To restate their goals, they want idiot-proof roads and traffic systems.

        No taxpayer is ALLOWED to be negatively impacted – they ALL must be productively funding government activities.

        Even more frightening is the linked article I saw:
        “Why central banks are talking about throwing money from helicopters ”
        http://www.economist.com/blogs/economist-explains/2016/05/economist-explains?fsrc=permar|image3

        Basically, the problem is that people don’t have money to spend fast enough to kick the can down the road, so we’re going to add more money by just throwing it to people so they’ll spend….
        F_(K the inflation it’ll cause! (And the resulting damage to the economy…)

        harry p. stated it well, but… UNDERstated it: “The 90% seem to be hopelessly in love with their slavery.” More like 95% or even 99%, as the demographics shift. (Islam starts with slavery; we’re making society idiot proof. Those are two selective pressures which are building those who love slavery much faster than those who love liberty. Those who love liberty are also penalized by being responsible, and trying to work their way up. Negative selector there. Put together, we’re skewing the human race to be idiots and slaves – and the Masters rejoice.)

    • If ever there was a supposedly free country that’s run as totalitarian as Sweden I”m unaware of it. The entire article reeks of so many cops you can’t sling a dead cat without hitting one.

    • It would be interesting to see one of these trucks pull up to a construction site, have some person there who would show ‘it’ just where he wants the load dropped back in among high pressure gas lines that have to be snaked around and then take a different path out since the trailer coming up on top of the load in a turn makes it slide off to the inside of the turn and hitting that pipe or connection it avoided backing in.

  2. Self driving cars will never happen. Every city, every state has different traffic rules. Speed limits aren’t posted everywhere. What about construction? Need to slow down for that.

    • you know the idiots who follow GPS and google maps into bodies of water, down logging roads, and so on? Guess what databases the automated cars will use?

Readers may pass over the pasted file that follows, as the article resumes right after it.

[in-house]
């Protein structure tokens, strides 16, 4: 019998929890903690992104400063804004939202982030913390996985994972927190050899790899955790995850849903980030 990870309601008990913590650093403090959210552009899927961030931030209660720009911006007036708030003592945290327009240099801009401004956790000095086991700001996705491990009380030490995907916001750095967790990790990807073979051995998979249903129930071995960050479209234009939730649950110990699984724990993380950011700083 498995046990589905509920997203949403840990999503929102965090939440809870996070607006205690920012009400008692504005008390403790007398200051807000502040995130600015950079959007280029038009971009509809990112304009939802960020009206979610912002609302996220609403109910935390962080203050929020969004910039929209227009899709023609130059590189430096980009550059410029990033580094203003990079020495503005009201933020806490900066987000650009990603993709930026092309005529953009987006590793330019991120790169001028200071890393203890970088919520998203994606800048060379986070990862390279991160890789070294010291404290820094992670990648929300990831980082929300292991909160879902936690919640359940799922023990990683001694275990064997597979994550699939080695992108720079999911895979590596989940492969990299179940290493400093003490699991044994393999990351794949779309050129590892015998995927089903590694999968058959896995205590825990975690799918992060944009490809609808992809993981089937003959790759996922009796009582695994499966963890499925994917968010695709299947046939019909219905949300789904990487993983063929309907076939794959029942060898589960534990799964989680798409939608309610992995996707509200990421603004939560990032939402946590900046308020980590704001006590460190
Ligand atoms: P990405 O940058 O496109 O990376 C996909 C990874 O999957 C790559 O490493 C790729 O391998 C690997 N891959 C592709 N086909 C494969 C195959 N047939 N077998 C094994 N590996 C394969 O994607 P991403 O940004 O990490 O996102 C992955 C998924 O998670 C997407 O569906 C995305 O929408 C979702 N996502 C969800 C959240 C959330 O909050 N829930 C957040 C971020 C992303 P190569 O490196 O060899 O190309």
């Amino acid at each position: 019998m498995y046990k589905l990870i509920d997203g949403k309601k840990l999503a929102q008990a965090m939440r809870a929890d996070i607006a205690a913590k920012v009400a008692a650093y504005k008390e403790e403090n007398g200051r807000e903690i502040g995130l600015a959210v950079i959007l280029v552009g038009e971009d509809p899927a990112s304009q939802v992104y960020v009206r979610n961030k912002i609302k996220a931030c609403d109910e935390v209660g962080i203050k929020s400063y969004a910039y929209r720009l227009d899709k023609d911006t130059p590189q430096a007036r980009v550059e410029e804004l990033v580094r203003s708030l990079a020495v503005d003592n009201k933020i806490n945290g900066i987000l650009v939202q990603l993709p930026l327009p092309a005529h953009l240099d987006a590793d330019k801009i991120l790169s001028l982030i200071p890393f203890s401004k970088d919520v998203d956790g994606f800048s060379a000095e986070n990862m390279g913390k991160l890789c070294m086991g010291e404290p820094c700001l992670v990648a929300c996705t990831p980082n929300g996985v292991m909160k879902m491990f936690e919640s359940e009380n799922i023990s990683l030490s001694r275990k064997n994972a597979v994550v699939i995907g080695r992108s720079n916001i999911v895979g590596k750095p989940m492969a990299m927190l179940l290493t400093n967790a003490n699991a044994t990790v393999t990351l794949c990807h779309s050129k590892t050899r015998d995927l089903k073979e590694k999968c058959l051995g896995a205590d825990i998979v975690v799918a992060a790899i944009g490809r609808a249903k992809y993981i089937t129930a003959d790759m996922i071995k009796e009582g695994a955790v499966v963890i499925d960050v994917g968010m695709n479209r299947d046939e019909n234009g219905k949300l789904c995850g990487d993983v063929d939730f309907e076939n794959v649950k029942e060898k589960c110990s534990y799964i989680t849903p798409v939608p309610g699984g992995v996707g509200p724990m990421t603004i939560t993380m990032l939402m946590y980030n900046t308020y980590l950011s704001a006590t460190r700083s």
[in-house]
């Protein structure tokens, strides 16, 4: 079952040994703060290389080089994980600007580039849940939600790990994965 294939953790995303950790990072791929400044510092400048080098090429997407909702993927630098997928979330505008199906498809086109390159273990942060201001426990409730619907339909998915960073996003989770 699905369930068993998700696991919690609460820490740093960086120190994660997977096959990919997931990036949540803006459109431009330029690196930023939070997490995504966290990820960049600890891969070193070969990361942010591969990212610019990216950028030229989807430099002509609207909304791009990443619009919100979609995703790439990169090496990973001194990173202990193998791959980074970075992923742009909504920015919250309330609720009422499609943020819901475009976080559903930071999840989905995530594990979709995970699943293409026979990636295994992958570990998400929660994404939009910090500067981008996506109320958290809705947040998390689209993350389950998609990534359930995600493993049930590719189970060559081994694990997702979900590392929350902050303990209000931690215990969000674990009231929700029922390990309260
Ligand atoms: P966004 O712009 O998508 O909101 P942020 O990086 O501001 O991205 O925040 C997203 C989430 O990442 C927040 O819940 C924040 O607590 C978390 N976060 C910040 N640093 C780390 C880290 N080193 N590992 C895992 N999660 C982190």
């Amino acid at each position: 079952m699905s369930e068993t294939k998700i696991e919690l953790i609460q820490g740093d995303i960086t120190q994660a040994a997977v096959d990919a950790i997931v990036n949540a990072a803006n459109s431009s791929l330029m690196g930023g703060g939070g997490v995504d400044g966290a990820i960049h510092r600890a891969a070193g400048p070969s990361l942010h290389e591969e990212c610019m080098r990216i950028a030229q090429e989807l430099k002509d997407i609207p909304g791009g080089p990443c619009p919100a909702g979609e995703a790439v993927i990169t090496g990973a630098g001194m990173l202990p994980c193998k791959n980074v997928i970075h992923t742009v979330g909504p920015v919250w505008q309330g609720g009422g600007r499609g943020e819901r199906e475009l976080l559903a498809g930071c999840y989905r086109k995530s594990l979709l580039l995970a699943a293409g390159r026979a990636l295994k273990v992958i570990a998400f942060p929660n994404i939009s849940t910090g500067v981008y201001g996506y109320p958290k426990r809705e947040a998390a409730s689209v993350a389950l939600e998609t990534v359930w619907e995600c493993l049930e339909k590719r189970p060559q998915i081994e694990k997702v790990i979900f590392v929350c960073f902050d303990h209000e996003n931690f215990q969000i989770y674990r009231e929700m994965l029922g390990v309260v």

• Mith, I have GPS on my phone but one hiway I regularly use isn’t shown on it as an example. It’s been there for years too. I carry two maps……old ones. I wish I still had some maps from the 50’s and 60’s(need to look for them)as they have roads that are no longer there and towns that no longer exist(as do the maps I carry) that aren’t on GPS(Google).

  3. All this talk of “safety” [The motto of the nanny state which employs armed goons to kill it’s residents…] -What happens in a self-driving car if you’re driving along on a clear road, and there is a patch of ice or unplowed section of road ahead? Human drivers see this, and can slow down and take appropriate actions before they reach the bad conditions. I’d imagine that a self-driving car would not have a clue, until such time as it sensed it’s wheels slipping, and by then, it would be too late.

    As for the political and economic ramifications: I think what we are looking at in the near future, is the end of autonomous private transportation for the masses. The cars are too expensive to buy, and too expensive to repair or keep over the long-haul. Soon, driving will be solely government agents and their cronies, only.

    I’m seriously checking out some Third-world countries, because the future, nay, the present, is looking pretty bleak in the 1st and 2nd world, as we lose more freedom daily and find ourselves living in an Orwellian nightmare. Drones, chemtrails, RFID chips, mandatory health “insurance”, licenses, taxes, no privacy, the out-lawing of normal life… The real “terrorists” have already won.

    • And I don’t need George Bush or the Mulatto telling me who hates my freedom. I know who hates it, and it’s not some turban-wearing carpet jockey half way around the world.

  4. I’m actually not against self driving cars. At least half the time I really don’t want to drive. If I could afford to have a chauffeur I probably would.